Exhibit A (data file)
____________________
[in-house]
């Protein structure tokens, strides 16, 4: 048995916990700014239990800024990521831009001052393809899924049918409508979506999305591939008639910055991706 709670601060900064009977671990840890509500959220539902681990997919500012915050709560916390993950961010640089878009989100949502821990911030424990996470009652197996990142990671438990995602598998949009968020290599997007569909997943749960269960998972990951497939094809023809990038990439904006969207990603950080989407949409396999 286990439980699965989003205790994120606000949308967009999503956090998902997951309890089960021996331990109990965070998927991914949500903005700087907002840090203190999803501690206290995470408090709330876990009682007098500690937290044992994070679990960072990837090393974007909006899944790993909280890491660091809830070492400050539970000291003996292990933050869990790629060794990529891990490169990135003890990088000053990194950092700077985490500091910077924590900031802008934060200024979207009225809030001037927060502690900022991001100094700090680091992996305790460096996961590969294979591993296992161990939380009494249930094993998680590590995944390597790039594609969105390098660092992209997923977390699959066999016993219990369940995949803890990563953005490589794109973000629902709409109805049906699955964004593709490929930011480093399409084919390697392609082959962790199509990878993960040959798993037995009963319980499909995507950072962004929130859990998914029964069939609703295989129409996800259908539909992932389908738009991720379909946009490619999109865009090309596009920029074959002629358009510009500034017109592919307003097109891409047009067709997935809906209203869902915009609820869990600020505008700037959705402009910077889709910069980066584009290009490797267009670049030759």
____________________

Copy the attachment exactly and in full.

[in-house]
């Protein structure tokens, strides 16, 4: 048995916990700014239990800024990521831009001052393809899924049918409508979506999305591939008639910055991706 709670601060900064009977671990840890509500959220539902681990997919500012915050709560916390993950961010640089878009989100949502821990911030424990996470009652197996990142990671438990995602598998949009968020290599997007569909997943749960269960998972990951497939094809023809990038990439904006969207990603950080989407949409396999 286990439980699965989003205790994120606000949308967009999503956090998902997951309890089960021996331990109990965070998927991914949500903005700087907002840090203190999803501690206290995470408090709330876990009682007098500690937290044992994070679990960072990837090393974007909006899944790993909280890491660091809830070492400050539970000291003996292990933050869990790629060794990529891990490169990135003890990088000053990194950092700077985490500091910077924590900031802008934060200024979207009225809030001037927060502690900022991001100094700090680091992996305790460096996961590969294979591993296992161990939380009494249930094993998680590590995944390597790039594609969105390098660092992209997923977390699959066999016993219990369940995949803890990563953005490589794109973000629902709409109805049906699955964004593709490929930011480093399409084919390697392609082959962790199509990878993960040959798993037995009963319980499909995507950072962004929130859990998914029964069939609703295989129409996800259908539909992932389908738009991720379909946009490619999109865009090309596009920029074959002629358009510009500034017109592919307003097109891409047009067709997935809906209203869902915009609820869990600020505008700037959705402009910077889709910069980066584009290009490797267009670049030759």